Did I only imagine the hush that fell over the EV world today after Nissan's all-electric LEAF hatchback pricing announcement? I fantasized that the very tree leaves-- recognizing an automotive kindred spirit-- stopped rustling in the spring breeze at the long-awaited news. Before incentives the Nissan LEAF -- will cost $32,780. But wait. Make that $26,380 -- including charging station -- if you subtract federal tax credits of $7,500. But wait. Make that $21,380 if you are fortunate enough to live in California where you can take advantage of a $5,000 state rebate. Georgia, Oregon, Washington and Colorado all offer additional tax breaks for EV purchases as well. And make that one impatient, swirling throng of EV customers waiting to cross Nissan's automotive palms with some serious silver.
So come December we should be able to witness the potential pent-up demand in action for a reasonably-priced, highway capable, mass-produced electric vehicle. And it's about time. Major automakers have long claimed that EVs might be a good idea, but that plug-in cars represented a niche market -- one that only a few very well-heeled and / or environmentally savvy customers would be interested in actually paying for. And in service of that oft-repeated point of view, those same automakers merely manufactured a few thousand EVs in the last decade which they then snatched back from satisfied lessees and crushed flatter than fritters. But then you already knew all that . . .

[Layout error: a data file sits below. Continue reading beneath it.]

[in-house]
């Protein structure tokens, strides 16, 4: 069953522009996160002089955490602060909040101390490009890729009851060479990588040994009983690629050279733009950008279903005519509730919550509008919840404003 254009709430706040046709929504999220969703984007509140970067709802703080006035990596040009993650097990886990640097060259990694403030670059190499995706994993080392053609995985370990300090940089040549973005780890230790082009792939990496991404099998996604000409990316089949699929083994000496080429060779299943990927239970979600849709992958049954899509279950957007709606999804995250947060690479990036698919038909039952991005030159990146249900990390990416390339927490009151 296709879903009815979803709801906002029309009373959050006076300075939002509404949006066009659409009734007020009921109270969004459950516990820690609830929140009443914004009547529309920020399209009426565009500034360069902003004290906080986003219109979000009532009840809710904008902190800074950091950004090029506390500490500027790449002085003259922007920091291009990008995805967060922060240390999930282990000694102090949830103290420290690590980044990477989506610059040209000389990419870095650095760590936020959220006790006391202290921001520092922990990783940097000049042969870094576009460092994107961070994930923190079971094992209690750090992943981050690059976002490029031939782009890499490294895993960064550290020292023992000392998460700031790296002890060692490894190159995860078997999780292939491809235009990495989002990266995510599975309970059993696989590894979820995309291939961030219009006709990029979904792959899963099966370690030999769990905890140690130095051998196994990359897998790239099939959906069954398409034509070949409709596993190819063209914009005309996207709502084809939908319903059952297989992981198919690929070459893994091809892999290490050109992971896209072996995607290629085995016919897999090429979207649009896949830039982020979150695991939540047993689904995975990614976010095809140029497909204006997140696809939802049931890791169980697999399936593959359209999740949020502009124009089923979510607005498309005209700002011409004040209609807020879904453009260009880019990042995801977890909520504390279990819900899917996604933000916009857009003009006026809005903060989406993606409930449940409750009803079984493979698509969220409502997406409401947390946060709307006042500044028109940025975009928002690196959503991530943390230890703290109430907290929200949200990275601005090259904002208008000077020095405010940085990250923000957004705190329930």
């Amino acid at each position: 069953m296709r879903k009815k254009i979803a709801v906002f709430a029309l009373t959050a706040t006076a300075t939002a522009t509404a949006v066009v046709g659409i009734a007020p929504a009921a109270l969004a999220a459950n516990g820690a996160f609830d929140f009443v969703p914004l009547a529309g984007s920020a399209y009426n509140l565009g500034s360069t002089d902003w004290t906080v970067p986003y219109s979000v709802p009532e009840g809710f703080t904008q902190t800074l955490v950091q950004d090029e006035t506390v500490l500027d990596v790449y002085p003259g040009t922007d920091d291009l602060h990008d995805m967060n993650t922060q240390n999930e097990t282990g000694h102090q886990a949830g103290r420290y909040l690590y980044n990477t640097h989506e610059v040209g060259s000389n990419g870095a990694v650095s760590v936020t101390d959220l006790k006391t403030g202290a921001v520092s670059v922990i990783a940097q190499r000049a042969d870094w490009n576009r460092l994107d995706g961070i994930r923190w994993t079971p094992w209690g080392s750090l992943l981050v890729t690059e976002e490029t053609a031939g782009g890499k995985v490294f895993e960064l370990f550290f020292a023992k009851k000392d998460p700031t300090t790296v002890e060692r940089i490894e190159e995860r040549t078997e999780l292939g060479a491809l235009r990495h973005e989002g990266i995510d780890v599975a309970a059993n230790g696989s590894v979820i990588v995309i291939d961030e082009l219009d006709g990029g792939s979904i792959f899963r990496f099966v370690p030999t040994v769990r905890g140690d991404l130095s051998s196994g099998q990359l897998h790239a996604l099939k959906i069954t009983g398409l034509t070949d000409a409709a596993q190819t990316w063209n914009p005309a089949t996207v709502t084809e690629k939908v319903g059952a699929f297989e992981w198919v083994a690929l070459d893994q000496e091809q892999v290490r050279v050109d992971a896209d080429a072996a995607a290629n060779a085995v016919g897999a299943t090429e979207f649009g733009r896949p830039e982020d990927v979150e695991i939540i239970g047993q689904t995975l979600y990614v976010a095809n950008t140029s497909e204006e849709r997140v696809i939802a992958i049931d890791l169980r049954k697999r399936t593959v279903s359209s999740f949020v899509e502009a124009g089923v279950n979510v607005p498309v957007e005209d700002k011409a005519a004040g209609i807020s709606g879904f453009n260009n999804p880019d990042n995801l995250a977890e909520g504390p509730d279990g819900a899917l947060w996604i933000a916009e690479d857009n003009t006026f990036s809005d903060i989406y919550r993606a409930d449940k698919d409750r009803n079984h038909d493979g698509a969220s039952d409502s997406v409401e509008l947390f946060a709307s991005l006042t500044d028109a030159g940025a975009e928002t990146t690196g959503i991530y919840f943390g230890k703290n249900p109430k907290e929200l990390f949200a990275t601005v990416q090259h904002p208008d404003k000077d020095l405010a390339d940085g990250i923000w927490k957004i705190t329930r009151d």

Well, The Times They Are a Changin'. The Nissan LEAF 5-door hatchback will be marketed and available for sale in North America, Europe and Japan beginning late this year with an approximate 100-mile range. The LEAF is based on the Nissan Versa platform and uses a 24 kWh / 90 kW lithium ion battery pack. This all-electric hatchback will, of course, be very freeway friendly with a top speed of 87 mph. According to the Washington Post, "the company expects to have 25,000 firm customer orders in the U.S. by December."
So the LEAF is set to fall softly to earth within the year, but will eventually rock the major automakers' world. Consumers have, after all, happily fueled their phones for decades by conveniently plugging them in. And you gotta wonder: why not their personal transportation too? Just wait until John and Joan Public experience the unchartered but welcome convenience of plugging into automotive power where they live work and play. Personal transportation as we now know it could be about to change forever.
Posted by Linda Nicholes
Photo courtesy of Treehugger.com